Suffering from severe homesickness for her former civilized life in London, eleven-year-old Molly Jennings is deeply unhappy. She has been transplanted to Connecticut into a new life and family by her mother's marriage. Forced into a sail with her stepfather and stepbrother, Molly is accidently knocked into the sea. Her terror, before she is pulled to safety, is so profound that it seems to set into play strange, psychic connections with a young British sailor from the past, Sam Robbins. Having been kidnapped into service in the Royal Navy, Sam ends up serving loyally on the HMS Victory with Vice-Admiral Lord Nelson at the Battle of Trafalgar.

The seemingly unrelated stories of present-day Molly and early nineteenth-century Sam are told in alternating episodes. The connection between the two is masterfully. gradually revealed. The excitng past infringes on Molly's present until it culminates in a frightning denoument aboard HMS

Victory, now a marine museum. The ending, which ties up the complex threads of the story with astute perceptions of history, is totally satisfying. Another victory for its author.
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6 of 7 people found the following review helpful By Tom Knapp VINE VOICE on September 25, 2006
Format: Hardcover
Sam Robbins is an 11-year-old ship's boy, forced from his home in England when he and his uncle are pressed into service in His Majesty's Navy in 1803. Sara Jennings is an 11-year-old girl, forced from her home in England when her mother remarries and moves the family to Connecticut in 2006.

Years and miles apart, the two youngsters share a bond, woven into the cloth of a tiny fragment from the flag that once flew over HMS Victory, the flagship of Admiral Lord Nelson at Trafalgar. The two children's lives couldn't be more different, yet author Susan Cooper weaves them together with the expert touch of a seasoned writer, best known for her landmark "The Dark is Rising" series. Cooper's research is impeccable; although Sara is an entirely fictional creation and Sam was nothing more than a name on a ship's register, Cooper has turned them into real, three-dimensional characters who feel, and consequently make readers feel, too.

Cooper's work is always readable and entertaining. Seasoning her story heavily with history from the exciting days of Nelson's Navy, there's enough detail about life aboard a naval flagship to make readers feel the wood beneath their feet, hear the wind in the rigging and knock their bread against the table, for fear of weevils. The juxtapositioning of Sam's and Sara's narratives -- Sam's in first-person past, Sara's in third-person present -- is completely natural, flowing easily across centuries as their stories unfold.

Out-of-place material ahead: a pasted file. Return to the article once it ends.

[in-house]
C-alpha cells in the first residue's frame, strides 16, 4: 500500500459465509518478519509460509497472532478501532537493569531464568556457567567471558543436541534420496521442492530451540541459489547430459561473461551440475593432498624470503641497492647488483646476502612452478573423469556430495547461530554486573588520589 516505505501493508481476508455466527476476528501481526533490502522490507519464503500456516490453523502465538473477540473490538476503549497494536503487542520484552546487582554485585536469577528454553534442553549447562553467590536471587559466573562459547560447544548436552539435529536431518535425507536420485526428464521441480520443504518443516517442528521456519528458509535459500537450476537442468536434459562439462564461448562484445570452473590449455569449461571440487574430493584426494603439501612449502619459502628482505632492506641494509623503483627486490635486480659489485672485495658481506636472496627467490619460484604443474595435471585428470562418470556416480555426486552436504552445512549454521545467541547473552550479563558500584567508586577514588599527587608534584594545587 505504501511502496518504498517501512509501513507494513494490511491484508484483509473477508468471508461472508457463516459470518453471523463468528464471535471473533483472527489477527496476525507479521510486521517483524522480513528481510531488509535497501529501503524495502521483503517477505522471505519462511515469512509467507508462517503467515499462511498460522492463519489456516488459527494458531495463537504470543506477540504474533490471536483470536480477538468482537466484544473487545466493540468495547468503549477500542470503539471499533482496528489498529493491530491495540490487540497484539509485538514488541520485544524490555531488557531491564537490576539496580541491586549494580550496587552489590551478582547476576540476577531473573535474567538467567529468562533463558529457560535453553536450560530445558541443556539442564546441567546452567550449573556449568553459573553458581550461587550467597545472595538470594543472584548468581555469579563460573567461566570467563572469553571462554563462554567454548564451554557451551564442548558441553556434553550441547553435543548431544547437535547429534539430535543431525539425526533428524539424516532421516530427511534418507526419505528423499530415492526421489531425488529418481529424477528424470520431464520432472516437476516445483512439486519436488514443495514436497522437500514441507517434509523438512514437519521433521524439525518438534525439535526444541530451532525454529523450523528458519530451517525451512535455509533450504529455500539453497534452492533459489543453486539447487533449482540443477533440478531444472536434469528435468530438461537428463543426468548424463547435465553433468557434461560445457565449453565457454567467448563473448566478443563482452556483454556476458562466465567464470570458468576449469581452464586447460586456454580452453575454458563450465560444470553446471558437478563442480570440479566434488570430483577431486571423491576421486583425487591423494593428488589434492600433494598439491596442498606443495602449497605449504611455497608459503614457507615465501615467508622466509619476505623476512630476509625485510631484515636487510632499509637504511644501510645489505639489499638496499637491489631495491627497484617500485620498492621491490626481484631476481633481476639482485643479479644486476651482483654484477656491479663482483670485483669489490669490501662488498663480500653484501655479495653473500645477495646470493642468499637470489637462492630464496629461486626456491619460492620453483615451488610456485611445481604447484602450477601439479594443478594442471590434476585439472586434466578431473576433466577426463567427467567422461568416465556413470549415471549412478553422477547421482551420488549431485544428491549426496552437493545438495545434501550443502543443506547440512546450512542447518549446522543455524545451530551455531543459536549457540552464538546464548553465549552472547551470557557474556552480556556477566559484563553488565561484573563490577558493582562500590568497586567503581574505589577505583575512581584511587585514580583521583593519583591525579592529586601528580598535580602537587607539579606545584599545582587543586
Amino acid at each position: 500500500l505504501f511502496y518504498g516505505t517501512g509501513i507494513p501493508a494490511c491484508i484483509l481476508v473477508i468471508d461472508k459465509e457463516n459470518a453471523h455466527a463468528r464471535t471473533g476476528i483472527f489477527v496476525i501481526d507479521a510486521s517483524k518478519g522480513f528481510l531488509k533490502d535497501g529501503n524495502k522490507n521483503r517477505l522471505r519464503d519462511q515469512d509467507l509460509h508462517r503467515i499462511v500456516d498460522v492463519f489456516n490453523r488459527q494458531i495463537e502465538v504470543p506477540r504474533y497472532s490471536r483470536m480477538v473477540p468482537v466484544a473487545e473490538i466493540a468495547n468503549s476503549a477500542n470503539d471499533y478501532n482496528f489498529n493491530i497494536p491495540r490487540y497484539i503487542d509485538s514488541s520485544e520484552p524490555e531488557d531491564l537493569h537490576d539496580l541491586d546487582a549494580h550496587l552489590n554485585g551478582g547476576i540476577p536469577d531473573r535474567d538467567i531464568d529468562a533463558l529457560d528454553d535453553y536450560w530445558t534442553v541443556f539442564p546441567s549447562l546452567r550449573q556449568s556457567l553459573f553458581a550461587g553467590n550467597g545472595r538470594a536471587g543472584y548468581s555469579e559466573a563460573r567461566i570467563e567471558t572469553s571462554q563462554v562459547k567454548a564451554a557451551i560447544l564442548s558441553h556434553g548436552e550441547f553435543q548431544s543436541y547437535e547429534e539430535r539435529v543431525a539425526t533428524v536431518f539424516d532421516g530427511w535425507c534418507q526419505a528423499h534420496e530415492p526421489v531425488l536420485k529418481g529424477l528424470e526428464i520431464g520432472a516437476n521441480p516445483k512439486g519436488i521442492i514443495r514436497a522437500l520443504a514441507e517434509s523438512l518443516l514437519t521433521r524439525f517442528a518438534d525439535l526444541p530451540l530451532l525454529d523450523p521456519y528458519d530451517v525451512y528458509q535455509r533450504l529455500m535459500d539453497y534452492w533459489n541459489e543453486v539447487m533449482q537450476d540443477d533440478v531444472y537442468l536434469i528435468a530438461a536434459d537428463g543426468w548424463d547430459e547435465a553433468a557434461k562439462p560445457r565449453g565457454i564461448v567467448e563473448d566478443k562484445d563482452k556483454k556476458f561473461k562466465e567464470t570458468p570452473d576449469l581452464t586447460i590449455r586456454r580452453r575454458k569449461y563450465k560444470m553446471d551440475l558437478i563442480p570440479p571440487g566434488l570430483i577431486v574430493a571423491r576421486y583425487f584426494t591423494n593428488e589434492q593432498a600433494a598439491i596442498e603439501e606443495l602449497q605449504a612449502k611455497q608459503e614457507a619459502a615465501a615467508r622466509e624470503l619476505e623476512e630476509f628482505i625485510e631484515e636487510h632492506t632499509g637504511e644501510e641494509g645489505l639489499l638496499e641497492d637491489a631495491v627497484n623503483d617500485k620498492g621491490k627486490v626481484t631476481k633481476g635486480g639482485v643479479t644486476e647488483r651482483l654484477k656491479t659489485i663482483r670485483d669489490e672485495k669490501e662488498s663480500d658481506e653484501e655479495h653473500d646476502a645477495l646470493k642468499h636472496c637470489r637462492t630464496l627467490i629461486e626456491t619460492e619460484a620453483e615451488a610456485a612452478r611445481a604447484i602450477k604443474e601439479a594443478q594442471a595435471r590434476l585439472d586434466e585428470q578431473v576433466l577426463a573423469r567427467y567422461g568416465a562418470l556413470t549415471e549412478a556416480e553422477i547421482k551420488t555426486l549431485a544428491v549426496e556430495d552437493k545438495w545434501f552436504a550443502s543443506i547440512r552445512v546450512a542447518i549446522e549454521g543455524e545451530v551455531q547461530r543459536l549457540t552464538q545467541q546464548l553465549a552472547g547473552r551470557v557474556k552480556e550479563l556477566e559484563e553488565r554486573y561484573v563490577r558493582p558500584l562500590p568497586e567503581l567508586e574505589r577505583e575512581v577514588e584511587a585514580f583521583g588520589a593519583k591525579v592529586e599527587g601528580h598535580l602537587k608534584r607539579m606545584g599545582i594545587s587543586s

Written for young-adult readers, adults will find themselves equally captivated by this delightful novel.

by Tom Knapp, Rambles.NET editor
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5 of 6 people found the following review helpful By LonestarReader VINE VOICE on June 28, 2006
Format: Hardcover
If you loved the opening battle seqence of Master and Commander or have never missed an episode of Horatio Hornblower, then you will love this book.

Molly Jennings is so homesick for England she can hardly stand it. She is trying to make a the best of her new home in Connecticut and her new stepfamily but she longs for the green parks and red tile roofs of London. She is worried about starting life in a new school where no one will understand about her "sideways" moments. Molly has a mild form of epilepsy.

During a visit to Mystic Seaport she finds an old book on the life of Vice Admiral Lord Nelson in a bookshop. She feels as if the book is calling to her. On the trip home she falls asleep in the car and has her first "dream."

Sam is eleven years old in 1803 when he is captured by a press gang and forced to join the Royal Navy. His new home is HMS Victory, Nelson's flagship. Nelson is hunting the French.

Molly is not aware of her dreams but finds moments from them intruding on her real life. Her book about Nelson yields an amazing discovery, hidden in the binding. The words, "This fragment of the great man's life and death passed on to my by my grandmother at her death in eighteen eighty-nine" written on an old envelope seem tie Molly to the events of October 1805 and Battle of Trafalgar.

Family ties, home and love are at the heart of this story. It was lovely to see step-families presented in such a positive way.

History, mystery, sort of time travel-ly, I loved this book, reading it nonstop, straight through to the end.